Christy Lemire, rogerebert.com, sets up the plot and primary characterization of the titular character, a motherless child played by Bel Powley:
Carrie is the smartest person in the room at all times but she’s too miserable to enjoy it. She has trouble dating and making friends but she’s never at a loss for words. And while she has incisive analysis on the ready, regardless of the situation, she has a harder time understanding herself.
‘What’s so great about being happy, anyway?’ Carrie asks her therapist (Nathan Lane) in one of her weekly sessions, which give the film its narrative structure. ‘There are some brilliant, unhappy people.’ But the therapist, who’s a longtime friend of Carrie’s wealthy, widower father (Gabriel Byrne), is well aware of what an unusual young lady she is. A native Londoner, Carrie now lives by herself in Manhattan. She skipped three grades and graduated from Harvard at 18. A year later, she works as a proofreader at a law firm but doesn’t really need the job.
Whereas in the novel Carrie’s therapist, Dr. Petrov, gives her a 5-point therapy plan, in the movie it’s a 6-pointer. First, the plan presented in the book, per Reading for Sanity:
1. List 10 things you love (and DO THEM!)
2. Join a club (and TALK TO PEOPLE!)
3. Go on a date (with someone you actually LIKE!)
4. Tell someone you care (your therapist doesn’t count!)
5. Celebrate New Year’s (with OTHER PEOPLE!)
As played out in the film (Rex Reed, New York Observer): “Clearly flummoxed by her maverick, unorthodox nonconformity, [Carrie’s shrink] gives her a list of goals she should achieve before the end of the year if she wants to be happy. Go on a date. Get a pet. Make a friend. Spend New Year’s Eve with someone. Carrie Pilby is about how a girl who is profoundly disappointed in the rest of mankind decides to follow her doctor’s advice: ‘Give humanity a chance. Someone might surprise you.'”
Alternatively, a snarkier description of this “feeble plot device” by David Ehrlich, Indiewire: “‘Get a job.’ ‘Make a friend.’ ‘Go on a date with Jason Ritter’ (great in an unflattering role). ‘Try to distract viewers from the overwhelmingly obvious fact that you’re going to end up with the handsome neighbor (William Moseley) who exists for no other reason than to be the nice guy who’s been right in front of you the whole time’…He’s quite a perceptive therapist, really.”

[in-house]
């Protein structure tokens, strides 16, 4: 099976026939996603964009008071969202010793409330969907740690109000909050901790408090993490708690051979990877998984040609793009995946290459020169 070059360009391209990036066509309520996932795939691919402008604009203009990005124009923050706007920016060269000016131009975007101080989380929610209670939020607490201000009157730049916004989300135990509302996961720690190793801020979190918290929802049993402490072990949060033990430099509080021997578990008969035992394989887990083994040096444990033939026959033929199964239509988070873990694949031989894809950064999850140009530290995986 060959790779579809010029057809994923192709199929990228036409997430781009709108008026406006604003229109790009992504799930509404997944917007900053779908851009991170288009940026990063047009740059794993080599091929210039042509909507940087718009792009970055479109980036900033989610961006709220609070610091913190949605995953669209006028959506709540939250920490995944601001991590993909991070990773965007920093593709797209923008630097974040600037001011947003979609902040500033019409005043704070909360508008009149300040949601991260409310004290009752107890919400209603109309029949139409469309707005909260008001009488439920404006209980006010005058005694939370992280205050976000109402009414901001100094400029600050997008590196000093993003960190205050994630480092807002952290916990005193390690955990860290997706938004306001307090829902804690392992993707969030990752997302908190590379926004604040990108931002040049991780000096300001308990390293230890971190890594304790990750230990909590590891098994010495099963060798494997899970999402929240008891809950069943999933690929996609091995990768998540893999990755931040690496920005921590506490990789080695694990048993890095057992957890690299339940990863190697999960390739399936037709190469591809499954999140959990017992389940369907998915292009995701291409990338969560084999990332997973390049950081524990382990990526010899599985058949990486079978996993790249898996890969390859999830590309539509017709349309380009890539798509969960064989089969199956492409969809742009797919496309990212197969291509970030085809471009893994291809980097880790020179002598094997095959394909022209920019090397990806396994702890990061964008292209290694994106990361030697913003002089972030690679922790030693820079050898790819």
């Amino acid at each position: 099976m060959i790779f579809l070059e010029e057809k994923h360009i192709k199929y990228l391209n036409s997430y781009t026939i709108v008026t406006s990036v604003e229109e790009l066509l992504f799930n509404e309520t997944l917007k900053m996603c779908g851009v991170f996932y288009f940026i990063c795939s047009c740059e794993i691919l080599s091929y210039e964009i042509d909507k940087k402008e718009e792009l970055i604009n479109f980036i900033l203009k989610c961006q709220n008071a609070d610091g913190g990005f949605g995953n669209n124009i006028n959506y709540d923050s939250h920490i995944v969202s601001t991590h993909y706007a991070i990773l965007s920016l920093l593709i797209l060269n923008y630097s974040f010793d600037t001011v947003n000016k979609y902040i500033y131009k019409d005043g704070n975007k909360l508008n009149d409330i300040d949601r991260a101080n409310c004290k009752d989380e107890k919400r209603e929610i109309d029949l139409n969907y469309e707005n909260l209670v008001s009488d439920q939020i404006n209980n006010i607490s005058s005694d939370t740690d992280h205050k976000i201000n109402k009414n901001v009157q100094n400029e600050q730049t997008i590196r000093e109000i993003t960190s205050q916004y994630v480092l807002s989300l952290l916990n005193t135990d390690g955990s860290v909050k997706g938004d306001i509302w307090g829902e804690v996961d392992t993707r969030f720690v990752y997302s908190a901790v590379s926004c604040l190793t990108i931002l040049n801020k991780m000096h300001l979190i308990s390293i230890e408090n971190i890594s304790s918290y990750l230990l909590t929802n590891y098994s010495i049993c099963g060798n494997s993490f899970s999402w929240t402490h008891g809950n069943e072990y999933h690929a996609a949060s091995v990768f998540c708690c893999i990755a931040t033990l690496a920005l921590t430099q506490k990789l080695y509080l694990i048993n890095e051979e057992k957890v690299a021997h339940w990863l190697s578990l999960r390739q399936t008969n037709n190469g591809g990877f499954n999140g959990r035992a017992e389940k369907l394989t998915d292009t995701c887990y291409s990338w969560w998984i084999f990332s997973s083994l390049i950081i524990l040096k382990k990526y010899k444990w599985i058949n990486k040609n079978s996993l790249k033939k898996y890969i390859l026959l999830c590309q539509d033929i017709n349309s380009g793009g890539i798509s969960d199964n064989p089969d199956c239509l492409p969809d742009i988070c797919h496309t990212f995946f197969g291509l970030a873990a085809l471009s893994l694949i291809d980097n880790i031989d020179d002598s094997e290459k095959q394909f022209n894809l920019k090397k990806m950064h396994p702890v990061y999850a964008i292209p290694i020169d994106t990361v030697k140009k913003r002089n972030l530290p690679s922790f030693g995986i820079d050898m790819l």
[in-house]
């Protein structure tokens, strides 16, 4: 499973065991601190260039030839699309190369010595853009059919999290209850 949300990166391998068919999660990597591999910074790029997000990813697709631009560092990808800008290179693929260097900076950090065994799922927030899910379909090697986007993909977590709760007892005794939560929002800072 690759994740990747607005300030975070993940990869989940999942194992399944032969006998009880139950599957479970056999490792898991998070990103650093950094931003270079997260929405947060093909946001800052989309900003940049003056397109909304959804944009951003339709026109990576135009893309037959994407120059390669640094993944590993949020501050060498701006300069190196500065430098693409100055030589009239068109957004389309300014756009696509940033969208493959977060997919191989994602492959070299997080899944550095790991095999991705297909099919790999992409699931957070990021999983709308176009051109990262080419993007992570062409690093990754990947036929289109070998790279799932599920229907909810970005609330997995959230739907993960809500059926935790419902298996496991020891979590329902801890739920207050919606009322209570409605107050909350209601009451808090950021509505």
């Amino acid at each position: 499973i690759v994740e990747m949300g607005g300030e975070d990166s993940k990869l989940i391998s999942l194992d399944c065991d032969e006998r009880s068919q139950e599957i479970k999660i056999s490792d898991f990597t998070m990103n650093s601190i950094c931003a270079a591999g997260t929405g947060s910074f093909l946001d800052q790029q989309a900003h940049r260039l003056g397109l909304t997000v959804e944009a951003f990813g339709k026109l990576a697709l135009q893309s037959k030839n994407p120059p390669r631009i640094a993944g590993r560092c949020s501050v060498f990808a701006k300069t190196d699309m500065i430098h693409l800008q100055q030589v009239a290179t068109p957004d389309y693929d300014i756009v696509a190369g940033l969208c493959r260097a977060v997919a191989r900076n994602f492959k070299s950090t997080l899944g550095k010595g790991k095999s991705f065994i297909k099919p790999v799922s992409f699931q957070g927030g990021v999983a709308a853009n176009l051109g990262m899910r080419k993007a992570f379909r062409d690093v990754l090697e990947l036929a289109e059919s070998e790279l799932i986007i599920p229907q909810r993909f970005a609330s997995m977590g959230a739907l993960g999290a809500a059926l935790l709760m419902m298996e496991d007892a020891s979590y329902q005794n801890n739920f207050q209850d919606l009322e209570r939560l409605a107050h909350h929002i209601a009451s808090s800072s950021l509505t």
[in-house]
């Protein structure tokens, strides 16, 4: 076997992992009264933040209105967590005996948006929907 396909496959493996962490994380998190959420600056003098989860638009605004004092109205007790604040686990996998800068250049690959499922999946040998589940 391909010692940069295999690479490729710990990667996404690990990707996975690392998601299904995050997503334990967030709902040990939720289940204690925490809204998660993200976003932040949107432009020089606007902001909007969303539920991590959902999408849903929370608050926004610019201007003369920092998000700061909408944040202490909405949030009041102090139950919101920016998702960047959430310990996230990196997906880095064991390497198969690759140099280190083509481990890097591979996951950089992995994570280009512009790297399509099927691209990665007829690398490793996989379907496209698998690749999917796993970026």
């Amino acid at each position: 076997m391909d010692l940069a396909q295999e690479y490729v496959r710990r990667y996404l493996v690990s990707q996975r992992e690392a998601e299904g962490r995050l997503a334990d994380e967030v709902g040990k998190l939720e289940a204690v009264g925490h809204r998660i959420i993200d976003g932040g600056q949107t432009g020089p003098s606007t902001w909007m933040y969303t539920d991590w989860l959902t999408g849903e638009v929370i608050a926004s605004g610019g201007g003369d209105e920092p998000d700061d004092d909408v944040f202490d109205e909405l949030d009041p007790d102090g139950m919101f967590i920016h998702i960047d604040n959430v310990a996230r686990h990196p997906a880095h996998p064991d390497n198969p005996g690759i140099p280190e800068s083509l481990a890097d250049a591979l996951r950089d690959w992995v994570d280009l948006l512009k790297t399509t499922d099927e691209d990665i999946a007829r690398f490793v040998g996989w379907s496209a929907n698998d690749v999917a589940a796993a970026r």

In the trailer below is Dr. Petrov’s humble admission that he doesn’t “have all the answers”—“which is just about the most important thing a young person can hear, and somehow, despite the far-fetched nature of this film, comes off as inspiring,” states Jordan Hoffman, The Guardian.
Other characters of interest include a coworker played by Vanessa Bayer and a boundary-violating former professor (Colin O’Donoghue). Watch below:
The following review excerpt by Leslie Felperin, Hollywood Reporter, seems to aptly reflect the generally mixed reactions among critics: “At its worst, the film oozes the sickly smugness of a self-help pamphlet, but when it relaxes its didactic grip and lets the actors take control it can be quite charming. Powley verbally spars elegantly with her co-stars, and the best scenes are the volleys of banter back and forth between her and Carrie’s potential suitors, first Jason Ritter, nervy as an MIT grad with whom Carrie goes on a blind date, and then William Moseley as the music geek boy next door.”
Update and Spoiler Now That I’ve Seen It (2018): That Carrie’s therapist has been her parents’ friend isn’t the only inappropriate therapy boundary in this movie. When Carrie also pops in on her therapist at unappointed times, for instance, and pries deeply personal info out of him, it is he, of course, who is at fault by allowing this.